The British Embassy to the Department of State
We appreciate the friendly spirit in which the State Department have put forward the observations in their memorandum of March 25th.
We are sure that the State Department will appreciate our anxiety over our supplies of Bolivian tin ore which, up to the end of last year, had always been shipped almost wholly for smelting in the United Kingdom. Our position was fully explained by the British Embassy to the State Department last October. Quite apart from our natural desire to support a great industry, the maintenance of deliveries from Bolivia is of paramount importance during the war emergency as a valuable supply of metal and a means of conserving dollars.
For these reasons we were very greatly concerned at the news of the conclusion of the Metals Reserve Company contract in November, [Page 486] which meant a serious cut into this supply and these dollar assets; and we welcomed the assurance of the United States Government that they had no intention of taking more than a maximum of 18,000 tons per annum and would share with us any fall in exports necessitated by decisions under the tin restriction scheme. We do not therefore clearly understand paragraph 3 of State Department memorandum of March 25th.
We had no other consideration in mind when drafting the text of our agreement with the Bolivian Government and we can immediately reply to the questions contained in paragraphs 5 and 6 of the State Department memorandum of March 25th. In the conditions set out in paragraph 5 we should always be ready for full and cordial discussion with the United States Government, bearing in mind our necessity as to the supply of tin and dollars and our regard for our smelting interests and the long-established tin trade with Bolivia. As to paragraph 6, we fully recognise that the Metals Reserve Company smelter is a permanent undertaking and that the company will wish to reserve the right to renew their contract. We have had no thought, nor do we desire in any way to prejudice, such renewal.
As to paragraphs 1, 2 and 4, our primary object was to ensure that all Bolivian tin which did not go to the United States was secured for the United Kingdom. It is important to note that the assurance of the United States Government referred to in paragraph 3 above operates only vis-à-vis the Metals Reserve Company. It does not bind the Bolivian Government, nor the Bolivian producers, under their contract with Metals Reserve Company. For their maximum of 18,000 tons remains irrespective of the decisions by the International Tin Committee as to the total permissible exports from Bolivia, so long as the total is above 18,000 tons. In other words, if Bolivian exports were 18,000 tons, all of that would be sent to the United States under the existing contract; the United Kingdom would then get nothing. We doubt whether this vital point has been appreciated and it constitutes our primary reason for including Article 10 in our draft agreement. If the wording proposed in paragraph 2 of State Department memorandum of March 25th and the omission of Article 10 suggested in paragraph 4 were accepted we should have no guarantee, apart from the smelting contracts with individual Bolivian producers, for what they are worth, that any tin at all would come to the United Kingdom. That would be an impossible position.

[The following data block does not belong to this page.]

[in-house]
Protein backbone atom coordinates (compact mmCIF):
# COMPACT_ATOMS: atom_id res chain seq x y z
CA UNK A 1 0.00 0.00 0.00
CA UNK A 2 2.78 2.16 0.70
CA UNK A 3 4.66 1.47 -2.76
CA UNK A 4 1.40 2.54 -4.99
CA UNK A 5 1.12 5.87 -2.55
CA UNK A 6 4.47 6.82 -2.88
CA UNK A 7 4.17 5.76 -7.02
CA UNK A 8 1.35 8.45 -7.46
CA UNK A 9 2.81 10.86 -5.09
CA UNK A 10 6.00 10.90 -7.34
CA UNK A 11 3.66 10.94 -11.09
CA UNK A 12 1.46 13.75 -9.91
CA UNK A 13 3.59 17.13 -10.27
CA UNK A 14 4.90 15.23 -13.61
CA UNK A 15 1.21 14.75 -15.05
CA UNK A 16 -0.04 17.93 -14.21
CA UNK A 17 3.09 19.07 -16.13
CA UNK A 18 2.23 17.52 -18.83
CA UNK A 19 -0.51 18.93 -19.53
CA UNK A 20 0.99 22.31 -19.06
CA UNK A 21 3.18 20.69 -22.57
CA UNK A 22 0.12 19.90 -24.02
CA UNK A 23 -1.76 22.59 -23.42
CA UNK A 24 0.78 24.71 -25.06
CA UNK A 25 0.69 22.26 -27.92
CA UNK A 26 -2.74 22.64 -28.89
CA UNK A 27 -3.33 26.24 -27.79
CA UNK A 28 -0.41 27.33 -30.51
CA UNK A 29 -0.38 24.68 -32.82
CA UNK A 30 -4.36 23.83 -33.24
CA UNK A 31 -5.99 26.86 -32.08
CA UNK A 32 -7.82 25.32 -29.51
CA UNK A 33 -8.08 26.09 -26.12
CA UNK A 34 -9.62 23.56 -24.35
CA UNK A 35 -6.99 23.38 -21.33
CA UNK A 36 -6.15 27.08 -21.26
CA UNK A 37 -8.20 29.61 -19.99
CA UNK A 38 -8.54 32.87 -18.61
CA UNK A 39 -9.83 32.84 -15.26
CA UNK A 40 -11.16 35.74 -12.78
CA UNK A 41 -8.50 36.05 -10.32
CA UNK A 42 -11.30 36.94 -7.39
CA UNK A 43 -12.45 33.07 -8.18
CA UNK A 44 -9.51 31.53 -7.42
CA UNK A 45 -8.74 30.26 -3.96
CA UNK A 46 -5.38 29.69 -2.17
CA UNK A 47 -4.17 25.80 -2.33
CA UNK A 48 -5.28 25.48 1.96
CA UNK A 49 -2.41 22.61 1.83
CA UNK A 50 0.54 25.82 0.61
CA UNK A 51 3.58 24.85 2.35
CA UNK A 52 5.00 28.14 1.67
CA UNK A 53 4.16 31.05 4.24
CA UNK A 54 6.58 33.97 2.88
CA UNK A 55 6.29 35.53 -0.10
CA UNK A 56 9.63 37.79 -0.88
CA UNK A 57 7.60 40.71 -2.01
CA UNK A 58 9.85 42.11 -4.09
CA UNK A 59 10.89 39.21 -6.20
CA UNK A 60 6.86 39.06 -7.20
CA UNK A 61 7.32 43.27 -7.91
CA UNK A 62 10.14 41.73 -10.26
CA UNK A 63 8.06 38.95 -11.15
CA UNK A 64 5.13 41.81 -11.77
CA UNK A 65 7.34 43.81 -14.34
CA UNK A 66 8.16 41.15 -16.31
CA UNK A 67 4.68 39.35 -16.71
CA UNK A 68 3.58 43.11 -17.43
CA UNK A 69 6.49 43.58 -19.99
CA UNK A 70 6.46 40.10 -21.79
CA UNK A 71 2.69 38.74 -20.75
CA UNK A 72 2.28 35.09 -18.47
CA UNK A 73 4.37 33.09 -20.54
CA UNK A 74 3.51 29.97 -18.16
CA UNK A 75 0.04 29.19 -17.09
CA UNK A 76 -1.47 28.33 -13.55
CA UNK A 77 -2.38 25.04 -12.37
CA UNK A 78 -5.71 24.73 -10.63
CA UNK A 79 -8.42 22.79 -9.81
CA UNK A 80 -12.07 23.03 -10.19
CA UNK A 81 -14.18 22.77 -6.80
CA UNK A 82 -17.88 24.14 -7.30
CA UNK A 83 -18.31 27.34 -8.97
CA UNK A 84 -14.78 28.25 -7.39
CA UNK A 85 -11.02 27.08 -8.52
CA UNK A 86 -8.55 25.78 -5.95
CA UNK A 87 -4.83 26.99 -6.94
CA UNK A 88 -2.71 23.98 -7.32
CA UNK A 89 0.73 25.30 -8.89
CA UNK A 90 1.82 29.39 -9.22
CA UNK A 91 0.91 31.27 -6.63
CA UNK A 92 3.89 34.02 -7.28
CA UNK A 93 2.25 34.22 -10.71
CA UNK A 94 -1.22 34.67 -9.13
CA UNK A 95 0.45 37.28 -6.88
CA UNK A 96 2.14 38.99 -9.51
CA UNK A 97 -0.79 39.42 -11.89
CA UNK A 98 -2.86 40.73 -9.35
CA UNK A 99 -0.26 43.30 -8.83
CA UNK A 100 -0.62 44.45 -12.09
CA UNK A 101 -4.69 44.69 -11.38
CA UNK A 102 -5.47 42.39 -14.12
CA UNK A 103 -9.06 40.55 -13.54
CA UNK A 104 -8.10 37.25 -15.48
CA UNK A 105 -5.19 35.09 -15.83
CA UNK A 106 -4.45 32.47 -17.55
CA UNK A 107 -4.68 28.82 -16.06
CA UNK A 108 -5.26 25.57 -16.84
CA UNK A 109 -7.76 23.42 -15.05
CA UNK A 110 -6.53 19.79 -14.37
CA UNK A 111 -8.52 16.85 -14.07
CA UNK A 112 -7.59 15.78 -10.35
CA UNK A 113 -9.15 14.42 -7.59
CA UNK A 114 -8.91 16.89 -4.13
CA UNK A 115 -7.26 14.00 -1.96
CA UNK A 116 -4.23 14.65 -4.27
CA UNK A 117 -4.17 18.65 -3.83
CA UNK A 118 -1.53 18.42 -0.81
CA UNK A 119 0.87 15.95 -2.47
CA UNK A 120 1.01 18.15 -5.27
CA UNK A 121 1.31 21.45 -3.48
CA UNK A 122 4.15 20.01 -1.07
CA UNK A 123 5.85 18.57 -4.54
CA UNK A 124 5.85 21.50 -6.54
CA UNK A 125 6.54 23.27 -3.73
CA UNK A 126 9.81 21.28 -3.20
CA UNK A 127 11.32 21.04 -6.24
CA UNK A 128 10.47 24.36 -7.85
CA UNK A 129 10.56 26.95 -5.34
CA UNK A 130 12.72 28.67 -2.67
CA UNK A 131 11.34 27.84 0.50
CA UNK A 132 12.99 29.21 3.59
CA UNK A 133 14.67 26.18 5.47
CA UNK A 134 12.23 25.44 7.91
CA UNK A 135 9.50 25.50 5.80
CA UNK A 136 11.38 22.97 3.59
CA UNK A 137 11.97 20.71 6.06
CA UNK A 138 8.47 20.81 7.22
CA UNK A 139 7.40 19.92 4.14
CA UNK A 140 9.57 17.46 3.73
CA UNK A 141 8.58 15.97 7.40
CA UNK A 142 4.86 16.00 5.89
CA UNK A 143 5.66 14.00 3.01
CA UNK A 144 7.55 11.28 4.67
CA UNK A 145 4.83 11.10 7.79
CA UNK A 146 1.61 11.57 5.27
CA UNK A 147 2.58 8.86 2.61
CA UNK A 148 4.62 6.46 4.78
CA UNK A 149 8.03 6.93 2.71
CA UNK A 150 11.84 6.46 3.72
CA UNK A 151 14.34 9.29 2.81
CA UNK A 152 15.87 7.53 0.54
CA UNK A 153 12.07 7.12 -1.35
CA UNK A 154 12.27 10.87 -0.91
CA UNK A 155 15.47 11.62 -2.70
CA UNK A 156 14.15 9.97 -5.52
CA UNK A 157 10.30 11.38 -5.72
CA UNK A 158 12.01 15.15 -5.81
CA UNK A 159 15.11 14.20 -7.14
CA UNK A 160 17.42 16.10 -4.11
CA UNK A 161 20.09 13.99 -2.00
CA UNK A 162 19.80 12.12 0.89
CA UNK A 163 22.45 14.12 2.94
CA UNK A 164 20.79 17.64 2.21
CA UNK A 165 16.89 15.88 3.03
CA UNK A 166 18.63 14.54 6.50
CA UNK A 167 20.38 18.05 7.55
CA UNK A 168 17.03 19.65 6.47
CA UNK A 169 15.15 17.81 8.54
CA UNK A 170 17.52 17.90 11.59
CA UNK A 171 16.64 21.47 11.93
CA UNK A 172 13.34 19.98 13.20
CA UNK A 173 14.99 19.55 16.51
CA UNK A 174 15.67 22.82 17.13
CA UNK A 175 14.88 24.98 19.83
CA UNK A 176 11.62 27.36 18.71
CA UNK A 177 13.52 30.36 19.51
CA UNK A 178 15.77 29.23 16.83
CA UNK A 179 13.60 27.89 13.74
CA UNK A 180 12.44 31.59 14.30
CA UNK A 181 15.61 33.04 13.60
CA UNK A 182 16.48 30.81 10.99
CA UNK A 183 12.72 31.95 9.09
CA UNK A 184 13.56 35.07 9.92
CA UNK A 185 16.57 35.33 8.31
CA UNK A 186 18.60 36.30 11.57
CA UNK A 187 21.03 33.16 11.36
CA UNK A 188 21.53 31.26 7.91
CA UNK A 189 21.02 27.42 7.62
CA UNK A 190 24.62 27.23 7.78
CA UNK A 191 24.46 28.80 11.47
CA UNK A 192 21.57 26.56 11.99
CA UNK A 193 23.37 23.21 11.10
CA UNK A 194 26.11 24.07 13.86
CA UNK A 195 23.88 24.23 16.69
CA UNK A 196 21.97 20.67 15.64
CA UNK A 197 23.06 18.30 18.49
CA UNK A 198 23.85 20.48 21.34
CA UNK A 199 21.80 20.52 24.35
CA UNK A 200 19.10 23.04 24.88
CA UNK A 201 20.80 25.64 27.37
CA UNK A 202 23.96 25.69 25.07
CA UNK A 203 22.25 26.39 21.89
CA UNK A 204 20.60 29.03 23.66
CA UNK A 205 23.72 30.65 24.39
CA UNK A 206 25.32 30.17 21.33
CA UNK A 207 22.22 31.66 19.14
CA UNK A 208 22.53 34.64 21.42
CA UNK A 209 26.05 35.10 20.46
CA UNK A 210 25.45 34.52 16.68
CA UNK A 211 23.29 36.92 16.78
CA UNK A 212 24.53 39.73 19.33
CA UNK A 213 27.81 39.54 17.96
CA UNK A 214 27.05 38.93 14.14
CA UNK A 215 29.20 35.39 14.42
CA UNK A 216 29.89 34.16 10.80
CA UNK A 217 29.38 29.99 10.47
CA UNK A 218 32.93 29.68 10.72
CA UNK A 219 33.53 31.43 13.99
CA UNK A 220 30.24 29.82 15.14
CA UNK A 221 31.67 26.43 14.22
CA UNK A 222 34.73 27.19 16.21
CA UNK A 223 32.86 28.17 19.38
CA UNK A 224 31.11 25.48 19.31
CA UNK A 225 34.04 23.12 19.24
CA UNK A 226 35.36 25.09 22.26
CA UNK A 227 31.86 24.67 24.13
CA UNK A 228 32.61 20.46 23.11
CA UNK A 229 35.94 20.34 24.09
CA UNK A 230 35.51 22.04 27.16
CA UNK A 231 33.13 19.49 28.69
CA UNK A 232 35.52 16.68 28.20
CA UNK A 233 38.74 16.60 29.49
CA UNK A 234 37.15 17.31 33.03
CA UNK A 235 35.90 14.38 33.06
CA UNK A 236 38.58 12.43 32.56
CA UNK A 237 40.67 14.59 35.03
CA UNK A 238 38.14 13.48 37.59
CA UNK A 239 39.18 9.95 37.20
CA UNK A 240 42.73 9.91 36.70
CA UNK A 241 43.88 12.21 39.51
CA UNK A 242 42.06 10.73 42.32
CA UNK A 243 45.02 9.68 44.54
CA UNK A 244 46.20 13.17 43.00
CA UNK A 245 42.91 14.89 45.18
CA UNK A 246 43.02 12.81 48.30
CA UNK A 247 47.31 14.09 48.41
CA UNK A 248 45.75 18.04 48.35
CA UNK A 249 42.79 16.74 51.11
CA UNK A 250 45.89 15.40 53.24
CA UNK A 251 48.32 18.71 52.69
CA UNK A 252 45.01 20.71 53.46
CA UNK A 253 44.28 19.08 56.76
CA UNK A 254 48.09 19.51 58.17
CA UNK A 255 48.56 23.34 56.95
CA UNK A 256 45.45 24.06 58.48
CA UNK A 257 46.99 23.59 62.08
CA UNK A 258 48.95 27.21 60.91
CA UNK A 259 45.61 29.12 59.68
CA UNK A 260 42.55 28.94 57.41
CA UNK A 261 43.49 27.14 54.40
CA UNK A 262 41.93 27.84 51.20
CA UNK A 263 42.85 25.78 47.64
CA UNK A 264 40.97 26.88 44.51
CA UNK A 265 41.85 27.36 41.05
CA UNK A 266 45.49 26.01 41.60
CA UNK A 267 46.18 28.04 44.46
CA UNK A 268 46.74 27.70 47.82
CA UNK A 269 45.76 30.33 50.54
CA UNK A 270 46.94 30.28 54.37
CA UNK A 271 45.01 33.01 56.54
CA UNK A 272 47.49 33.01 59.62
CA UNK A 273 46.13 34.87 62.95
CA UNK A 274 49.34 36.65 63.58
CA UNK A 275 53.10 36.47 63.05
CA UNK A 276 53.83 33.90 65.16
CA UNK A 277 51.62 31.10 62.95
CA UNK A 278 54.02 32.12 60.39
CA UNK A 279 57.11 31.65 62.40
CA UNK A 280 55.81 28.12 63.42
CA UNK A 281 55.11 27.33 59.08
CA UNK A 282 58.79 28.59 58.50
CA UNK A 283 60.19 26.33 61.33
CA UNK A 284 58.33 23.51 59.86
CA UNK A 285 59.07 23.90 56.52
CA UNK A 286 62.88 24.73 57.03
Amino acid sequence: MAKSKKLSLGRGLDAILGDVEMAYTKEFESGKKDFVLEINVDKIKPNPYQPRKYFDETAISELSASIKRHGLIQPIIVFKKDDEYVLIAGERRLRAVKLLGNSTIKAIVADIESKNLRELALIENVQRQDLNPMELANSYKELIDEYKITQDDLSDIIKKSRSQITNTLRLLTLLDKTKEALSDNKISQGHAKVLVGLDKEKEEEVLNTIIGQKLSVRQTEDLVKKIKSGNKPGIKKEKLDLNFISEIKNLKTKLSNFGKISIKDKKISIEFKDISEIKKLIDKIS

We were able to persuade Patiño24 to conclude the long-term contract with United Kingdom smelters because he was satisfied that he had no alternative outlet; we have met him to the limit of our resources but we fear he would not scruple to tear up his contract if he saw the opportunity of better terms with the United States, and [Page 487] the wording which the State Department memorandum proposes would, we think, provide that opportunity.
In the light of the assurances given by the Metals Reserve Company that they have no intention of increasing their imports from Bolivia, and with this explanation of our position, including our ready acceptance mentioned above of the views expressed in paragraphs 5 and 6 of the State Department memorandum, we trust that their objection to our Articles 1 and 10 will be withdrawn.
In communicating the foregoing message, the Commercial Counsellor of the British Embassy enquired whether a satisfactory solution could not be found in the omission of the words “or in the United States” from Article 1 (as amended in paragraph 2 of the State Department memorandum) and the re-instatement of Article 10 as last revised; together with an exchange of notes covering the agreement reached with regard to paragraphs 5 and 6 and all other outstanding points.
- Simón I. Patiño, president of Patiño Mines and Enterprises.↩